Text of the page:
Some students go all out to get your attention, and often they do so by behaving in a very negative way. The problem with attention seeking behaviour is that your instinctive reaction is to give these students your attention. You need to learn to fight your instinctive response and to use your attention for more positive means.
To deal with your attention seekers:
- Ignore any low level misbehaviour from your attention seekers. If you do respond to it, you will only reinforce the negative behaviour.
- Don’t give your attention seekers the benefit of making eye contact with them, unless they’re doing something good.
- Instead, give specific, detailed praise to those who are doing what you wish. Use the student’s name, add a warm tone to show you are pleased, and give that student your fully focused attention.
- Don't panic if several students are misbehaving simultaneously in an effort to get your attention. Show that you are in control of how you respond by focusing only on those who are behaving.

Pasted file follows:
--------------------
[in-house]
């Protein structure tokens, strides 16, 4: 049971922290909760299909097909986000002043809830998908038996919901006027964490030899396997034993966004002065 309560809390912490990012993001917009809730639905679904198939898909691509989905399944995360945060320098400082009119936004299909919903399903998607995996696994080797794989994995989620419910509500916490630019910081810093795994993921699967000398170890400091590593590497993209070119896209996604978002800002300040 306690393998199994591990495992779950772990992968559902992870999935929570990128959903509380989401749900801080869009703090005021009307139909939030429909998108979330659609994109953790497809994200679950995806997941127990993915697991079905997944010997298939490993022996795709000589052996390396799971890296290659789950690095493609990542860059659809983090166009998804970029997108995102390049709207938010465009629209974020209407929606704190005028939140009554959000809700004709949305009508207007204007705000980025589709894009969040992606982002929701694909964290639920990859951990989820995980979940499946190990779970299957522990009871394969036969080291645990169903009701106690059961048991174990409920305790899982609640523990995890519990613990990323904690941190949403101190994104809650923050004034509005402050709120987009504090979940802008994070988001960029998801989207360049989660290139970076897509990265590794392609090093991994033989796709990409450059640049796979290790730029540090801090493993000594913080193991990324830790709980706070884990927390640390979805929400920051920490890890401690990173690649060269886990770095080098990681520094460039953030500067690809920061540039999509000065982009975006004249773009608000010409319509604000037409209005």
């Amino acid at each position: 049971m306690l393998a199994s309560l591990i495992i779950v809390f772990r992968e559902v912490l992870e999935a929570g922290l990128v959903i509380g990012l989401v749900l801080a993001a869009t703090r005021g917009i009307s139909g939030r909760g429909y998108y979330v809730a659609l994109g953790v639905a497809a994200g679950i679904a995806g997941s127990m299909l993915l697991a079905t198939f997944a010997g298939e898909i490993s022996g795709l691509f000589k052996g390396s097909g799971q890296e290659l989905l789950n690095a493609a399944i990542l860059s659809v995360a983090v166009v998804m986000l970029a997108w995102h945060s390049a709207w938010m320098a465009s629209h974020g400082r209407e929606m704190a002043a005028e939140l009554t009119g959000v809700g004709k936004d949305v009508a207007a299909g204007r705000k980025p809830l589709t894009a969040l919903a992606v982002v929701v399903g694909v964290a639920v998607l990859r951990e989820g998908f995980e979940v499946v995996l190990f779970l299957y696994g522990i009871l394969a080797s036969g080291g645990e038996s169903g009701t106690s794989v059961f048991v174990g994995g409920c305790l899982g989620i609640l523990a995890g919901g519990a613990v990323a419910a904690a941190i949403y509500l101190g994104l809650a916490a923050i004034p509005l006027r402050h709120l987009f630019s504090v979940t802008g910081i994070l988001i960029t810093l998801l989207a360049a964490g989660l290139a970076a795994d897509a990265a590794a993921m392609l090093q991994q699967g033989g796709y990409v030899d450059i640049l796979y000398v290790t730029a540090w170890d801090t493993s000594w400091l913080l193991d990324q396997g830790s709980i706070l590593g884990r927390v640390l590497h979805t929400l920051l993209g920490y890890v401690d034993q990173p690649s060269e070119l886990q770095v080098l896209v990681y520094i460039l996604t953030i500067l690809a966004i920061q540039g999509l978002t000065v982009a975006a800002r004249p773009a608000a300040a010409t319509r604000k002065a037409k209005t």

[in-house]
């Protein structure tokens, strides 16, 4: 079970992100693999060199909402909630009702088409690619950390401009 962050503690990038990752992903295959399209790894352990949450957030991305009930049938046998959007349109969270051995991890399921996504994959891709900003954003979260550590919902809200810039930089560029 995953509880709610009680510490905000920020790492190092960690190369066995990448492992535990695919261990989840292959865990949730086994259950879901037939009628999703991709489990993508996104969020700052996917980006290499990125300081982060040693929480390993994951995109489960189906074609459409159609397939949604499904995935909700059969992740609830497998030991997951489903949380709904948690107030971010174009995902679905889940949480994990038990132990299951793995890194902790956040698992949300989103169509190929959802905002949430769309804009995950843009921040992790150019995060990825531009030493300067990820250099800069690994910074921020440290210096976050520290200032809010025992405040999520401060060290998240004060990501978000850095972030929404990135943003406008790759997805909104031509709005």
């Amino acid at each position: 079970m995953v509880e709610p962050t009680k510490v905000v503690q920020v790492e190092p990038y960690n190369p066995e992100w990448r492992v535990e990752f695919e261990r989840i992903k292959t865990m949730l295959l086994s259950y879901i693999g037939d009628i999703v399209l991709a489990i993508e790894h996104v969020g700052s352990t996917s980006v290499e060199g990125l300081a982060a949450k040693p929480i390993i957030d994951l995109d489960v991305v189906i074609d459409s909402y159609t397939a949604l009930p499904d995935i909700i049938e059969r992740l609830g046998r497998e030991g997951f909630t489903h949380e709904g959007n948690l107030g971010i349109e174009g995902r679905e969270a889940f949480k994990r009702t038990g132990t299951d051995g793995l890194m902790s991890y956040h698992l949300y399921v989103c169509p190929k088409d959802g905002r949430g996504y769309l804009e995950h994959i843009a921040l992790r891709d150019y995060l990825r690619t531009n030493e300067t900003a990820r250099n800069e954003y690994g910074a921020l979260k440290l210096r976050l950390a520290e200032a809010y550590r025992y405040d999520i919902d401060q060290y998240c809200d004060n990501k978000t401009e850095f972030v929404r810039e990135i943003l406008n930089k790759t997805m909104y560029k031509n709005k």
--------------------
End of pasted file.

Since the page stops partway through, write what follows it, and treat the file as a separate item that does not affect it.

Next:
- Use your voice, your facial expressions and your body language to encourage all your students to engage with the learning.
- Use humour, too, to show your human side to the class.
- Get in close to students, to ensure that they’re on task, and use a quiet or whisper voice to talk privately with them about any behaviour issues.
More about this issue
- Watch an example of this issue being resolved
- Further related programmes:
- Visit the Behaviour Hub to find out more on related issues